Unfortunately, life is seldom that simple. (As id Software’s John Cash once noted, “I want to move to ‘theory,’ everything works there.”) At the very least, you’ll need to keep your old service running and receiving traffic for several weeks in case you run across a bug in the new service. If things start to break in your new service, your reflexive action should be to make the original service the definitive request handler because you know it works. Then you can debug the problem with your new service under less time pressure.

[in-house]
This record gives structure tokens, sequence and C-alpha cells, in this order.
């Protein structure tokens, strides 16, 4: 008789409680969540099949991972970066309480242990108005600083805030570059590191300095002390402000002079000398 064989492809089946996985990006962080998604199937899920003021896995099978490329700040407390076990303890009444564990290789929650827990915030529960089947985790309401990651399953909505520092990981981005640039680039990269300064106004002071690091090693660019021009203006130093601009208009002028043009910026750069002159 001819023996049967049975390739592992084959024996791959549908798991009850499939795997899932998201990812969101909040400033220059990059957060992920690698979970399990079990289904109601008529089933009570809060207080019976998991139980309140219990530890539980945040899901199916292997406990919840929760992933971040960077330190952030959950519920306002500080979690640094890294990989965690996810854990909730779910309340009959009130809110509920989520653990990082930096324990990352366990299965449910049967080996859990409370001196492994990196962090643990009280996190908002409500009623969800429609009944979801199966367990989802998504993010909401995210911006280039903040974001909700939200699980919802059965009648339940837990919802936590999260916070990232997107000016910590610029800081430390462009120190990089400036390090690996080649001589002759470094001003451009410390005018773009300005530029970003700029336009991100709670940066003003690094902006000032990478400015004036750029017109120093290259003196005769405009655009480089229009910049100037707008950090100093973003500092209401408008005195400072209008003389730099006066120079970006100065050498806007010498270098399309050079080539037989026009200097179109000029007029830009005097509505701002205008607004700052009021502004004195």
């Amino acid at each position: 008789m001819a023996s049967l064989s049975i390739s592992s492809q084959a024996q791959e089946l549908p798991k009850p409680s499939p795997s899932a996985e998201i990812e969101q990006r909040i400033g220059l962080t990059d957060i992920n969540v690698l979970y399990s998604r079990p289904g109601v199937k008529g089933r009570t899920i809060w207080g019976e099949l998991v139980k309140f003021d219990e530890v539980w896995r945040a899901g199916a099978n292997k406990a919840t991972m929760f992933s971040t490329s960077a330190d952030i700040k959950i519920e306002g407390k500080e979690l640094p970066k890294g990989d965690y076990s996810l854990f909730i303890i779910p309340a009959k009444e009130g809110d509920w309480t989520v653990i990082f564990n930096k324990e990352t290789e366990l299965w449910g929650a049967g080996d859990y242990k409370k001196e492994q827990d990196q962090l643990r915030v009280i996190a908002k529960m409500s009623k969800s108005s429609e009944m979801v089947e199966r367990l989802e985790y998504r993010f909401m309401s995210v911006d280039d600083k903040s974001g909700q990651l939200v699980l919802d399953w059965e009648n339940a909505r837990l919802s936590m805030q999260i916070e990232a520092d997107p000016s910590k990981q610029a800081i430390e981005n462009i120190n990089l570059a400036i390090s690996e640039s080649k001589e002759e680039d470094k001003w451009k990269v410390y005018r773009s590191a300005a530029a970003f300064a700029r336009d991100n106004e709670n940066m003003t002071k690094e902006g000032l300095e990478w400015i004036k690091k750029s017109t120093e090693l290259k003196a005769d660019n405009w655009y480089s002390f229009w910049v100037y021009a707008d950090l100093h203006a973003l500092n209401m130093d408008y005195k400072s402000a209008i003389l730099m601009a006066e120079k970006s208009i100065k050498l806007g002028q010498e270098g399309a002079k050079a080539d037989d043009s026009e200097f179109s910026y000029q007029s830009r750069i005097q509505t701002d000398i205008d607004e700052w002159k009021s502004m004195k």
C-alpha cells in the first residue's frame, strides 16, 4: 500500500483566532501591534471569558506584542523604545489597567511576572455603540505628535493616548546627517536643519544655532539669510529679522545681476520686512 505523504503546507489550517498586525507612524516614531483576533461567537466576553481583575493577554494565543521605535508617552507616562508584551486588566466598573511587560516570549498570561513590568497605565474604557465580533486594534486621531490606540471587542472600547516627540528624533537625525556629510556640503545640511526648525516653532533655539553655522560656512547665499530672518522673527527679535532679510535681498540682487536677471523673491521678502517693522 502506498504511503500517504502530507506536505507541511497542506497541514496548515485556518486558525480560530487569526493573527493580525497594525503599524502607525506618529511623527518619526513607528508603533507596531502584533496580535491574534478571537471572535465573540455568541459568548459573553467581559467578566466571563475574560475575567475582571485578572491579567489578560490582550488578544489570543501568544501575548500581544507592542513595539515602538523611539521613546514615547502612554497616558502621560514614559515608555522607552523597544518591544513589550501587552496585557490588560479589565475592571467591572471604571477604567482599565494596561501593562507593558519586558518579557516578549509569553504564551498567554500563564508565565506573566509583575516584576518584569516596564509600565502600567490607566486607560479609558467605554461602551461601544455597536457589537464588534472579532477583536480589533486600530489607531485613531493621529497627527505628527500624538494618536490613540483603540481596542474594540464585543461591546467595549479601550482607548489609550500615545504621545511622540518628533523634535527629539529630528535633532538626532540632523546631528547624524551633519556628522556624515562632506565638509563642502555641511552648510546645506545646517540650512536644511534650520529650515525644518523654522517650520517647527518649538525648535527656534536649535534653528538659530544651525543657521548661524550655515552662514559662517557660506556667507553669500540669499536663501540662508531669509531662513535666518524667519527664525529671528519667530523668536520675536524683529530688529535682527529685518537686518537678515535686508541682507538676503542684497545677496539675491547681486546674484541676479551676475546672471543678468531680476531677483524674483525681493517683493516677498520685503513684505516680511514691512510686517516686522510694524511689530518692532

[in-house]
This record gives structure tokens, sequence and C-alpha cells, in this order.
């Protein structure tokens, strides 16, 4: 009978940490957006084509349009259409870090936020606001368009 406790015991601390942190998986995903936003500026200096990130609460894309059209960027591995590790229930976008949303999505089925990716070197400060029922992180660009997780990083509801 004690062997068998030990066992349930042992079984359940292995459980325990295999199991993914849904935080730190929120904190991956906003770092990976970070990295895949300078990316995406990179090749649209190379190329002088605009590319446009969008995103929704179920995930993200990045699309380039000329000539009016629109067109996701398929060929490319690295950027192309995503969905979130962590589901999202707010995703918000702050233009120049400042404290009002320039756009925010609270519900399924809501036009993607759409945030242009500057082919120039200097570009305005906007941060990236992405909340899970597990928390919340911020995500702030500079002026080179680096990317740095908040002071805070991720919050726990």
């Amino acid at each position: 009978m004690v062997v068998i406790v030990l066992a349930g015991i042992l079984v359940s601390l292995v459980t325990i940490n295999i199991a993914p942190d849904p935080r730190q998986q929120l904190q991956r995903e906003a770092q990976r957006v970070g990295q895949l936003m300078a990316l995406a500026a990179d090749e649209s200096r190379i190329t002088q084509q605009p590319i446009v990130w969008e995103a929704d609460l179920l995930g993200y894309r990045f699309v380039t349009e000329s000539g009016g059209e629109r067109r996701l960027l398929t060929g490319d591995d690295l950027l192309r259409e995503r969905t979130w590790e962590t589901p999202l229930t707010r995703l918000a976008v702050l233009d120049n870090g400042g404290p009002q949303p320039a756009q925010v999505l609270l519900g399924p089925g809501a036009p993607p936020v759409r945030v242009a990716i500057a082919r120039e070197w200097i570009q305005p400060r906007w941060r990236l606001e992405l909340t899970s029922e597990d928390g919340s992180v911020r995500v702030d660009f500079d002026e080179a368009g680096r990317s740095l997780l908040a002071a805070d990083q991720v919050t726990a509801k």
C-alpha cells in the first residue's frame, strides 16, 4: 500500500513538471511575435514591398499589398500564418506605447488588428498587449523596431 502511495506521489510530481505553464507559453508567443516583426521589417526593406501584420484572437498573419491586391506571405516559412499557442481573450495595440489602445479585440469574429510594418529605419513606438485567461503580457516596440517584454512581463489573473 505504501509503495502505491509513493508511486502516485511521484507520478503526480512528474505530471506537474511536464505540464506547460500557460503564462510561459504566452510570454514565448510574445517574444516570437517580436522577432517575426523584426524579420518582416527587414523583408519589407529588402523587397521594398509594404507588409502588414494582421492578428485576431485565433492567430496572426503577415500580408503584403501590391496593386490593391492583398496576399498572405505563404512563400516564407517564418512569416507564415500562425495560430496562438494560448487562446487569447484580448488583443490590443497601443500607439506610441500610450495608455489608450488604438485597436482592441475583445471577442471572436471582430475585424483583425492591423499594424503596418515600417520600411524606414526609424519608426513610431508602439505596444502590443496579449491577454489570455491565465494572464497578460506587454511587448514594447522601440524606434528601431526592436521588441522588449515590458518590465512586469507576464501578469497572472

The process of switching services may also be more complex than we’ve suggested above. In our next blog post, we’ll dig into some of the plumbing issues that increase the transition complexity and risk.